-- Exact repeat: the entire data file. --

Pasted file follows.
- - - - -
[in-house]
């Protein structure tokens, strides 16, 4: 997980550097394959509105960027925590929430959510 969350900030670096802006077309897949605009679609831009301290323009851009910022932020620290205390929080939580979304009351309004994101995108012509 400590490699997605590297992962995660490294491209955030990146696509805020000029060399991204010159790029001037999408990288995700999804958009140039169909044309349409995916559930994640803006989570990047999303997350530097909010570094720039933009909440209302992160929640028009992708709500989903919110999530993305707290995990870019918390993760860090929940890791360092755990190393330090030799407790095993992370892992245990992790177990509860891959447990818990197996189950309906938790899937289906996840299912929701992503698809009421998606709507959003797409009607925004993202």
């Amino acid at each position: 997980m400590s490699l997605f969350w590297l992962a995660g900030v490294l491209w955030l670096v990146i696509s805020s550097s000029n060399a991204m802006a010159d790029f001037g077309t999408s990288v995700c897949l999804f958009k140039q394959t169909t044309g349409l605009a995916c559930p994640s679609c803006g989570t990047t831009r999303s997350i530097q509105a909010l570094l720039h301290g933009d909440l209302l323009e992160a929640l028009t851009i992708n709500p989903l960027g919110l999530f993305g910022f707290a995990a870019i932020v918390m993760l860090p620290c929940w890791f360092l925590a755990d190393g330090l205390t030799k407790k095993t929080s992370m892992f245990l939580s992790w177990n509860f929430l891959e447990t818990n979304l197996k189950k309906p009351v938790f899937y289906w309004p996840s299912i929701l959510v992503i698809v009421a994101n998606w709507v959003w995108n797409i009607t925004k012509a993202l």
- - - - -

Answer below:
[in-house]
């Protein structure tokens, strides 16, 4: 997980550097394959509105960027925590929430959510 969350900030670096802006077309897949605009679609831009301290323009851009910022932020620290205390929080939580979304009351309004994101995108012509 400590490699997605590297992962995660490294491209955030990146696509805020000029060399991204010159790029001037999408990288995700999804958009140039169909044309349409995916559930994640803006989570990047999303997350530097909010570094720039933009909440209302992160929640028009992708709500989903919110999530993305707290995990870019918390993760860090929940890791360092755990190393330090030799407790095993992370892992245990992790177990509860891959447990818990197996189950309906938790899937289906996840299912929701992503698809009421998606709507959003797409009607925004993202």
């Amino acid at each position: 997980m400590s490699l997605f969350w590297l992962a995660g900030v490294l491209w955030l670096v990146i696509s805020s550097s000029n060399a991204m802006a010159d790029f001037g077309t999408s990288v995700c897949l999804f958009k140039q394959t169909t044309g349409l605009a995916c559930p994640s679609c803006g989570t990047t831009r999303s997350i530097q509105a909010l570094l720039h301290g933009d909440l209302l323009e992160a929640l028009t851009i992708n709500p989903l960027g919110l999530f993305g910022f707290a995990a870019i932020v918390m993760l860090p620290c929940w890791f360092l925590a755990d190393g330090l205390t030799k407790k095993t929080s992370m892992f245990l939580s992790w177990n509860f929430l891959e447990t818990n979304l197996k189950k309906p009351v938790f899937y289906w309004p996840s299912i929701l959510v992503i698809v009421a994101n998606w709507v959003w995108n797409i009607t925004k012509a993202l």